- September 9, 2010

Above and Beyond in Customer Service

A few weeks ago, I decided to buy a 4G iPhone. Previously, I had used an AT&T Tilt for about three years, having originally bought it because of its ability to reliably synch with Comscore’s corporate Exchange e-mail servers. Since I already had an account with AT&T, when I bought the iPhone I simply switched that account from the Tilt to the iPhone. I didn’t have too much time to get used to the iPhone’s functionality before having to leave on a combined vacation and business trip to Europe.

My family is originally from Northern Italy, way up in the beautiful Apennine mountains, so my wife and I were looking forward to spending a few days there visiting with family members and friends before heading down to Rapallo on the Ligurian coast for some R&R. With some free time on my hands, I was able to play with the iPhone and familiarize myself with its remarkable functionality. What I didn’t pay any attention to (or even think about) as my wife and I ate and drank our way across Italy was the mounting bill I was incurring for all the data I was downloading as I received and sent e-mails back to the U.S. and used the iPhone’s browser to perform all kind of online activities, including watching the Pittsburgh Steelers play a preseason game at 2:00 am Italian time. (Incidentally, the quality of the video on the 4G iPhone is remarkable -- I mean HD quality good). Back in the U.S., my Comscore colleagues were getting ready to announce our acquisition of Nedstat, the Web Analytics company, so I was also getting copied on a lot of e-mails as we coordinated Comscore’s marketing communications plans. Unbeknownst to me, I was consuming a lot of data in a short period of time

Towards the middle of my first week in Italy, I received a free text message from AT&T telling me that my data usage on the iPhone had exceeded my meager 20 MB international plan limit, and that I was incurring substantial additional charges. They kindly provided me with a URL to visit if I so desired and the telephone number of an AT&T client service rep to call. I remember thinking: “Hmm, that’s quite considerate of them to let me know I’m using so much data. They really have no obligation to do that. It’s my own fault for not paying attention.” A day or so later, I called the service number. A friendly voice answered and I explained the reason for my call. No problem, the service rep said, and proceeded to pull up my account data. As he was doing that I asked him where he was located. The answer was Texas. That surprised me since it was 9:00 am Italian time so it had to be very early morning in Texas. I asked if this was an inconvenient time. “Not at all” was the answer “It’s all part of the job.” I was impressed.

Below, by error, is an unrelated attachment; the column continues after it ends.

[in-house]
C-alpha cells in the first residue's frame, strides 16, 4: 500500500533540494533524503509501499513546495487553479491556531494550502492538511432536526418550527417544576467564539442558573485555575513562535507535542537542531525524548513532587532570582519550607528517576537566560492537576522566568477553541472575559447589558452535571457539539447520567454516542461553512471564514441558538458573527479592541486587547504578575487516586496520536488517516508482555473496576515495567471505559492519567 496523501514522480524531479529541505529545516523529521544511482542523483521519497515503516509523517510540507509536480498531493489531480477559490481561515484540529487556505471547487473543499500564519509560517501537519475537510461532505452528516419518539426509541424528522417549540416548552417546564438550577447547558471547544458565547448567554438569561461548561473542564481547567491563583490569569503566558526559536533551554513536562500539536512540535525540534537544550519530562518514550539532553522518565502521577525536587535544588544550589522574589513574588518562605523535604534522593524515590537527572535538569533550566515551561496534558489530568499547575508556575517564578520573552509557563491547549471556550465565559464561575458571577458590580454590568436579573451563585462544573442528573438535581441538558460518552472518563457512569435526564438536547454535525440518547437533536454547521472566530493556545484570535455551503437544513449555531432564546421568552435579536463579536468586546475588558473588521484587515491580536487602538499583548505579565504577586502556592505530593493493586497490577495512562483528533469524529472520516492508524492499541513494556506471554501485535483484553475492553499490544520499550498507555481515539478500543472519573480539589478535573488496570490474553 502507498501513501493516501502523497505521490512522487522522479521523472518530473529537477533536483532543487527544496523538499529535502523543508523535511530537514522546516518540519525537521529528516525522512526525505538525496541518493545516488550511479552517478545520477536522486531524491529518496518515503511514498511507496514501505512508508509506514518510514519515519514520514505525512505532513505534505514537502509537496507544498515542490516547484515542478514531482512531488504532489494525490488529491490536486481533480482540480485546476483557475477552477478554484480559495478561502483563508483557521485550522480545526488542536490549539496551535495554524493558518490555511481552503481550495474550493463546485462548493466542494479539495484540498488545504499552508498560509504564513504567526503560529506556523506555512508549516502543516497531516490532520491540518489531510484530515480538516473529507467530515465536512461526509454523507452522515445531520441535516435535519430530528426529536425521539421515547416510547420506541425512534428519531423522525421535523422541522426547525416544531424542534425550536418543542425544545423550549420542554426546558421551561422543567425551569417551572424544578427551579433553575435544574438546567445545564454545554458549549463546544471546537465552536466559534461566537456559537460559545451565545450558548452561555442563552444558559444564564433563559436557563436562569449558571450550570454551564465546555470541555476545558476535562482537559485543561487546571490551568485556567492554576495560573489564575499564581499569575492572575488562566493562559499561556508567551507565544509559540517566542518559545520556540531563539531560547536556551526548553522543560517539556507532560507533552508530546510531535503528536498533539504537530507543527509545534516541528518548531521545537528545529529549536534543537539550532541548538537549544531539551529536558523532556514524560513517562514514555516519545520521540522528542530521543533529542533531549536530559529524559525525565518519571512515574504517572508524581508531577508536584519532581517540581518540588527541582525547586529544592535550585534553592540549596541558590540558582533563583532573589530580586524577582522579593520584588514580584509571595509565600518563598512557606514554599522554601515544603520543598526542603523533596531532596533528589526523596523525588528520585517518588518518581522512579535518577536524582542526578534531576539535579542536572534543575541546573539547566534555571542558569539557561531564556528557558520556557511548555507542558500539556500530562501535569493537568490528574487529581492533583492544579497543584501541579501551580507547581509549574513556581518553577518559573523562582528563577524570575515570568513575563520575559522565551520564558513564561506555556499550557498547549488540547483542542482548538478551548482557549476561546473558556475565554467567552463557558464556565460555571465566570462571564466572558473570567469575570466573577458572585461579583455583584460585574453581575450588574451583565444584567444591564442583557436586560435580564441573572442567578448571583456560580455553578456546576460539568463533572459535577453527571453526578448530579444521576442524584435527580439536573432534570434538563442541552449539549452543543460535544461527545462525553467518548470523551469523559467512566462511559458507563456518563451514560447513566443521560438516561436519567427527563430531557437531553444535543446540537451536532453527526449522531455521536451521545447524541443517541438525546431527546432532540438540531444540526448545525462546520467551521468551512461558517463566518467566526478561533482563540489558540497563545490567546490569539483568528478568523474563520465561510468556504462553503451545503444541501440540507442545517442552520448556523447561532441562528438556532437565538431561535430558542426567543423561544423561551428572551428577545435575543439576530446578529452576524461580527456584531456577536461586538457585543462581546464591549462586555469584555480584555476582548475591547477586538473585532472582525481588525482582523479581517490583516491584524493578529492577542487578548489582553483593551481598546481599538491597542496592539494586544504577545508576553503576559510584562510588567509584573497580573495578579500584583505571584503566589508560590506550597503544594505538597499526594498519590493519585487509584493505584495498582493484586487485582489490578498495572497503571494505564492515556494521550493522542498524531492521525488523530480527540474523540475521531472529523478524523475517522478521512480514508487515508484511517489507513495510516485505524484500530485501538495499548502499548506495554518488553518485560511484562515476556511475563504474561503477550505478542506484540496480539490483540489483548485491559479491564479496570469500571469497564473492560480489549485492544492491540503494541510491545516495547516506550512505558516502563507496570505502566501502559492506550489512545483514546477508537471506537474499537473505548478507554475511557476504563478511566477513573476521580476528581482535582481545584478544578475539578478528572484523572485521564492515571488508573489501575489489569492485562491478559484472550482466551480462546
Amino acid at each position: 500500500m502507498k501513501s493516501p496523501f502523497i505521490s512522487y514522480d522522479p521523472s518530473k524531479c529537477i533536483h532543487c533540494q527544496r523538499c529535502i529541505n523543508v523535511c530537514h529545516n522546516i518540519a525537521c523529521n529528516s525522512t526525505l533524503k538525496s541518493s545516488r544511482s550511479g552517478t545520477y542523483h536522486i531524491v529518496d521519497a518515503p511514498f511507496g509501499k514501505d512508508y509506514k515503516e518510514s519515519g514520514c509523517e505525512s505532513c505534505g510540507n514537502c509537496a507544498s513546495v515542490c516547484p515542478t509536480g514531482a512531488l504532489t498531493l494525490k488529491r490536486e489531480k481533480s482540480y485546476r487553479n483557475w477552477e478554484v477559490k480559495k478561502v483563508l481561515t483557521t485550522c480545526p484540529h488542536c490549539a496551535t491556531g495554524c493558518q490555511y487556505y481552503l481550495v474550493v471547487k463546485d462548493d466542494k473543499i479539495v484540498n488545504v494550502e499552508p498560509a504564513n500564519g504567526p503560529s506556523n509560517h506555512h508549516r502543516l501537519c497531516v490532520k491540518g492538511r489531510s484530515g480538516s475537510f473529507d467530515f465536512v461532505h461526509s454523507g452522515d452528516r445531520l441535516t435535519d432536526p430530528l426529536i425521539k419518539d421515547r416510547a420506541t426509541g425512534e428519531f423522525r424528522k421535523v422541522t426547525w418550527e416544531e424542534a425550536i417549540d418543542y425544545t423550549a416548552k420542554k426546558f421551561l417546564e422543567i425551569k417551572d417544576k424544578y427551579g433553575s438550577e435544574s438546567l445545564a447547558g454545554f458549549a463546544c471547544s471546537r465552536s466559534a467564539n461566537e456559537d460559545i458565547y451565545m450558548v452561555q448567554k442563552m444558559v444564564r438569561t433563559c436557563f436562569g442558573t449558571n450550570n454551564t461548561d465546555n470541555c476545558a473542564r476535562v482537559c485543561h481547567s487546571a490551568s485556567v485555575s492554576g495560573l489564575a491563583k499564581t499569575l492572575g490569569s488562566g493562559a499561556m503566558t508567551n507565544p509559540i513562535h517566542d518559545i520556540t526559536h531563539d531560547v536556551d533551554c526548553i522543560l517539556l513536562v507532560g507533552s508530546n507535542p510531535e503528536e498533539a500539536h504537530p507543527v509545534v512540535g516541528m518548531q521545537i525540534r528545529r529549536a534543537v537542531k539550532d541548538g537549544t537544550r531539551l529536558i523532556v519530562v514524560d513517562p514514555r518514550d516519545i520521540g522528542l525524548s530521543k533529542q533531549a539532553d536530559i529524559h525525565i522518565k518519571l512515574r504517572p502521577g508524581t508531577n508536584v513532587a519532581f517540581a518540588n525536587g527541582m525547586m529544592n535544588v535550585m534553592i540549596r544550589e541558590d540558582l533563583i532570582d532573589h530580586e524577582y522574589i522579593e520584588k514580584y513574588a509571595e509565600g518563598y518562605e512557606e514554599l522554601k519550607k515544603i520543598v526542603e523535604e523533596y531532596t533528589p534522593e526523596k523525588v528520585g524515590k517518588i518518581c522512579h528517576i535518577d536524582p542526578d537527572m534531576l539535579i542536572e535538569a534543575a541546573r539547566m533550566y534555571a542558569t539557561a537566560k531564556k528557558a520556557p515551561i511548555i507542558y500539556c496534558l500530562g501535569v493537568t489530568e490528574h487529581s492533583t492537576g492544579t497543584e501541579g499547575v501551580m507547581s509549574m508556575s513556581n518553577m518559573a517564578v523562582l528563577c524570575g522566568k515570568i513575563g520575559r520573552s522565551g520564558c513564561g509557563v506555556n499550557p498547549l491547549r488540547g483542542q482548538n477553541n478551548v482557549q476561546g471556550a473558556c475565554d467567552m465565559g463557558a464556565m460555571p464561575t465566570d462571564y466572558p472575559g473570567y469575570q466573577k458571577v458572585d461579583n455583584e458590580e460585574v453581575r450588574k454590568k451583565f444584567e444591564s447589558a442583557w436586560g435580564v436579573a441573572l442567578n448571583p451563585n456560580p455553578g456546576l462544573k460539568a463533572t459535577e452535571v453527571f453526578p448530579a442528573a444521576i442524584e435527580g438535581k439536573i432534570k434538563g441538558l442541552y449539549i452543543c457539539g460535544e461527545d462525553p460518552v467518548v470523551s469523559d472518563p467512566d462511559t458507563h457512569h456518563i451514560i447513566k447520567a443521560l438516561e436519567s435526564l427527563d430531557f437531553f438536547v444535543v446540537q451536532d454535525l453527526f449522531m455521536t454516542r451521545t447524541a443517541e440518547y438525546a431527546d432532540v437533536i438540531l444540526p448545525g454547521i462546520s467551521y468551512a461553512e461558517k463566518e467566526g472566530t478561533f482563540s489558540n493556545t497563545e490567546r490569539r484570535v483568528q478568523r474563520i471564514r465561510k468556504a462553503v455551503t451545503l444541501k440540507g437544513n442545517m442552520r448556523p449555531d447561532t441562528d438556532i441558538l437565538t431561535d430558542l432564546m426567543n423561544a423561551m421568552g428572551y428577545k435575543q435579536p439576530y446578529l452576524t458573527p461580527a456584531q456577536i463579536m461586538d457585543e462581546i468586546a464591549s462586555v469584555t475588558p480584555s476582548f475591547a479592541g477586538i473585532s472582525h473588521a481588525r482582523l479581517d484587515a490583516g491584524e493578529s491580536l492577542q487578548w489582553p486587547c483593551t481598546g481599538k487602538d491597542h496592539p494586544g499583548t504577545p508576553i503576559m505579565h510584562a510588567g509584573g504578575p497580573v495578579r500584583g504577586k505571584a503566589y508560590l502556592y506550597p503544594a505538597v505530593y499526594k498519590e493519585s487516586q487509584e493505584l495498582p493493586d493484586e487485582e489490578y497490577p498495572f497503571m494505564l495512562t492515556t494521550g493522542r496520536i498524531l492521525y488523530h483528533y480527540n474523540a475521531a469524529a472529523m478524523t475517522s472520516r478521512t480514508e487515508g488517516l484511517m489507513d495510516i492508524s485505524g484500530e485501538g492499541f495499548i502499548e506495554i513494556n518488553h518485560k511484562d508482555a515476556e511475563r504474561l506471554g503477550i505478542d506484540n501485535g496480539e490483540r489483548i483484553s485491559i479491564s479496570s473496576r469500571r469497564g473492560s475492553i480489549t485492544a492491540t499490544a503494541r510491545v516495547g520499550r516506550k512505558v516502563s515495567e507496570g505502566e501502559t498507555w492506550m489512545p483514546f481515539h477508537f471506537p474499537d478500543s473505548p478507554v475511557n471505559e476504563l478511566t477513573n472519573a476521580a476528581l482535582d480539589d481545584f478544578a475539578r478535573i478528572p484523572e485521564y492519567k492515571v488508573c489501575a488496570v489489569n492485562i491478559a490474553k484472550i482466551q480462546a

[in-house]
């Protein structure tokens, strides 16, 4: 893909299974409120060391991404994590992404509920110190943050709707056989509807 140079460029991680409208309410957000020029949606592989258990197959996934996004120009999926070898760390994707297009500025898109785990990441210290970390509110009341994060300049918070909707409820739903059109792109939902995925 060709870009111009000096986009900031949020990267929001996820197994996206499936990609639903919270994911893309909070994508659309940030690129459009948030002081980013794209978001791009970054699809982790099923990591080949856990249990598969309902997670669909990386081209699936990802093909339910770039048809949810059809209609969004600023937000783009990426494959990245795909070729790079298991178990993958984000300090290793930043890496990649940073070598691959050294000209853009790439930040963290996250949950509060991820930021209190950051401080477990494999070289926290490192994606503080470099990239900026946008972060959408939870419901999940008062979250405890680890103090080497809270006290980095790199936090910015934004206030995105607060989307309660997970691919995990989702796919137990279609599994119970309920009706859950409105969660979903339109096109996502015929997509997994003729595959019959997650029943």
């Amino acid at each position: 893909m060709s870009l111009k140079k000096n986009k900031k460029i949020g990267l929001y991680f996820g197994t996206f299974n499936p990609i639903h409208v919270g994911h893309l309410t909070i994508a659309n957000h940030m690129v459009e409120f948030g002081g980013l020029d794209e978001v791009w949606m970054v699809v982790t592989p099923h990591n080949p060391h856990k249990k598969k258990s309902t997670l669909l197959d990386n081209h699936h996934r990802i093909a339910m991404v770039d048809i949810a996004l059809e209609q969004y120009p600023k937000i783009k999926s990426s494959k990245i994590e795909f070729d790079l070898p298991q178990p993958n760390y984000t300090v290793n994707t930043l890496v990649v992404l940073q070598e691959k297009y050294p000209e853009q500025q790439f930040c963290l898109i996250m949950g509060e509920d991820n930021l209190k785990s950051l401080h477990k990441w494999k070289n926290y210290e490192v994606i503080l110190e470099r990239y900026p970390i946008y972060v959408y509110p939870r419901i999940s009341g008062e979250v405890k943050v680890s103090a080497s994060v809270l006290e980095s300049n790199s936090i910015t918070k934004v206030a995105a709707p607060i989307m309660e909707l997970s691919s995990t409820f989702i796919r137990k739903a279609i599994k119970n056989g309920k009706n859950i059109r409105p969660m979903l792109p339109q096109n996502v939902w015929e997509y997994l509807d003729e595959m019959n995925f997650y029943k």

The rep then told me the bad news. I had used 70 MBs over my account limit and the additional charge was $5 per MB, or $350. Since I knew I was going to be in Europe for another week, I asked about plans with higher limits and selected one with 200 MBs. The charge was reasonable at about $200 a month for those months when I’m traveling internationally. I asked if I could I cancel at any point, knowing that I wouldn’t be out of the U.S. every month. “No problem,” was the answer. Then I asked a presumptive question: “Can I have the plan implemented retroactively?” I was most pleasantly surprised to hear that the rep could do that. So, AT&T was basically willing to forgive me the $5 per MB charge that I had contractually agreed to pay for data usage above my plan’s limit and instead charge me at a lower rate per MB using a plan that had a higher limit and which encompassed my prior higher level of usage.

In today’s day and age, this kind of exemplary service is worth mentioning publicly. AT&T wasn’t obligated to send me a notice about my data usage, but they chose to do so. And, they did so by texting me a free message. But, most importantly, they certainly weren’t obligated to install my new data plan retroactively.

I’ve used AT&T for years as my mobile carrier (I particularly value their International coverage) and I use them for a variety of other telecom services so it’s very possible that their actions were acknowledging the amount of business I give them. Whatever the reason, I’m really impressed and I can say that this experience has strengthened my loyalty to the AT&T brand. I also believe there’s a lesson here for brand marketers: the power of a surprise.

In a recent Comscore press release, I wrote about how brand loyalty has been declining since the advent of the recession. Because of this, there are significant benefits to marketers who take the initiative and provide customers something of additional value that is unexpected. Forrester calls it “ strategic generosity”. It’s basically something that surprises and delights and which says: “I truly value your business and here’s something you weren’t expecting that proves it.” Everyone values a pleasant surprise. When a marketer provides it to today’s connected consumers, the result could be a blog post of public praise – just like this one. And, in a Web 2.0 world, that’s a surefire way of increasing the odds of going viral.

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